There are those who may argue at first sight that these adjustments will take a toll on business. Well, change is usually not easy, but in the end it does pay off. After all, a good business is good for business.
Business, perhaps more so than Governments, are already contributing significantly to sustainable development through creative innovations that are helping to realize low-carbon economies and transition toward green growth.
As we all know, for green growth to fully materialize, countries need creative solutions – in financing, technological development and transfer, and development cooperation as well as sharing knowledge and experience. Business is uniquely positioned to deliver all this.
One key mandate of the Global Compact is to facilitate environments where business can effectively and transparently partner with green growth and development stakeholders to provide these services.
We are delighted that to date, Global Compact Local Networks have taken root in over 140 countries. They are making important contributions to building markets, combating corruption, safe-guarding the environment and ensuring social inclusion, and strengthening unprecedented partnerships and openness between business, governments, civil society, labor and the United Nations.
But I do believe we are only touching the tip of the iceberg. We can grow to a lot more than the present 7,500 business signatories. We need to push harder to raise awareness among businesses – especially micro, small and medium size businesses – about the Global Compact and how they too can join.
There is an ocean of opportunities and resources that remain untapped by business through the Global Compact to develop sustainable business strategy and operations around the world, and strengthen business collaboration and action in support of UN goals and issues.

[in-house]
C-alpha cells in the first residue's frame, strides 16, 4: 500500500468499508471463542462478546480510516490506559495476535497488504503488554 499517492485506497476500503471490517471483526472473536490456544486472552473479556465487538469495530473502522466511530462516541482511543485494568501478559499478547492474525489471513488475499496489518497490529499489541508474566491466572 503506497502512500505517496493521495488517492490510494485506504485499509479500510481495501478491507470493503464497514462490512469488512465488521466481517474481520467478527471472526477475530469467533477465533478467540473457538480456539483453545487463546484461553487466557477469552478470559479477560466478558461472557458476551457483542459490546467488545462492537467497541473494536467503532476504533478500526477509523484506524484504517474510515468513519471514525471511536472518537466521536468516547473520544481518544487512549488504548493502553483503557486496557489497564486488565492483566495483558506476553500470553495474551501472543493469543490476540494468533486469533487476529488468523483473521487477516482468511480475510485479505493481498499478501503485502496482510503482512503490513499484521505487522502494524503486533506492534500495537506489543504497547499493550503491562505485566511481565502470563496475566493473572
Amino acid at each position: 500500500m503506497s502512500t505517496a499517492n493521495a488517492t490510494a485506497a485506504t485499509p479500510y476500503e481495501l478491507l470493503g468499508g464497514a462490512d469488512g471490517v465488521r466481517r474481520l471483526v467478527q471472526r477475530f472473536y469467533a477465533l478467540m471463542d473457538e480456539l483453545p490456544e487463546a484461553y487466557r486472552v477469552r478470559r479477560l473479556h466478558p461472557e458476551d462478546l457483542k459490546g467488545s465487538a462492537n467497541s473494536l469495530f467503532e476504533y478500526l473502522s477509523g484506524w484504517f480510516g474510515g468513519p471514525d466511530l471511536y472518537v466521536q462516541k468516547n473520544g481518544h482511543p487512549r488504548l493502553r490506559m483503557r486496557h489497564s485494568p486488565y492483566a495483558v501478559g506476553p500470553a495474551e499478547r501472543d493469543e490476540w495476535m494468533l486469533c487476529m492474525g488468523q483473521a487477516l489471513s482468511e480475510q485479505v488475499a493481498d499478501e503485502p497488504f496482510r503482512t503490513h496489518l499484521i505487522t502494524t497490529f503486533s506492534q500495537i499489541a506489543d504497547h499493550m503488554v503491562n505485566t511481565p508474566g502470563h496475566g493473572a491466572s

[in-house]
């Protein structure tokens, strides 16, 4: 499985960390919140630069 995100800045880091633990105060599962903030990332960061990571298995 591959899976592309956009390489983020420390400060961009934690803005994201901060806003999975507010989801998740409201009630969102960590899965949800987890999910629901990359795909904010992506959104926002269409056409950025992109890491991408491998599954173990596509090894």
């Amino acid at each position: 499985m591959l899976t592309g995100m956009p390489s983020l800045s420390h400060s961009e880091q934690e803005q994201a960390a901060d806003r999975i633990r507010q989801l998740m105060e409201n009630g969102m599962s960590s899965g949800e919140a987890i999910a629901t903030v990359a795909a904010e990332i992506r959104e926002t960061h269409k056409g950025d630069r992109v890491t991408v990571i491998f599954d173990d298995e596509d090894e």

On the cusp of the post-2015 development era, this summit is timely, and presents an important opportunity for business to further catalyze new strategies, partnerships and initiatives that will contribute to achieving sustainable development.
I am confident that all of us here will make the absolute most of this valuable opportunity.
Excellencies, Ladies and Gentlemen,
In closing, I would like to take this opportunity to thank Acting Prime Minister and Deputy Prime Minister Mr. Kyung-hwan Choi, the Government of the Republic of Korea, and the Global Compact Korea for organizing and hosting the UNGC Korea Leaders Summit 2015.
Time and again, Korea has shown its leadership toward achieving inclusive and sustainable development. Its hosting and continuous support of multiple international organizations, such as the Global Green Growth Institute, that are working to support this goal clearly demonstrates Korea’s commitment.
GGGI is a very good organization, to implement the Green Growth and Sustainable Development globally. That’s why I am here, as the Chair of GGGI.
I therefore have no doubt that our hosts will provide all that is necessary to ensure fruitful discussion and facilitate successful summit outcomes.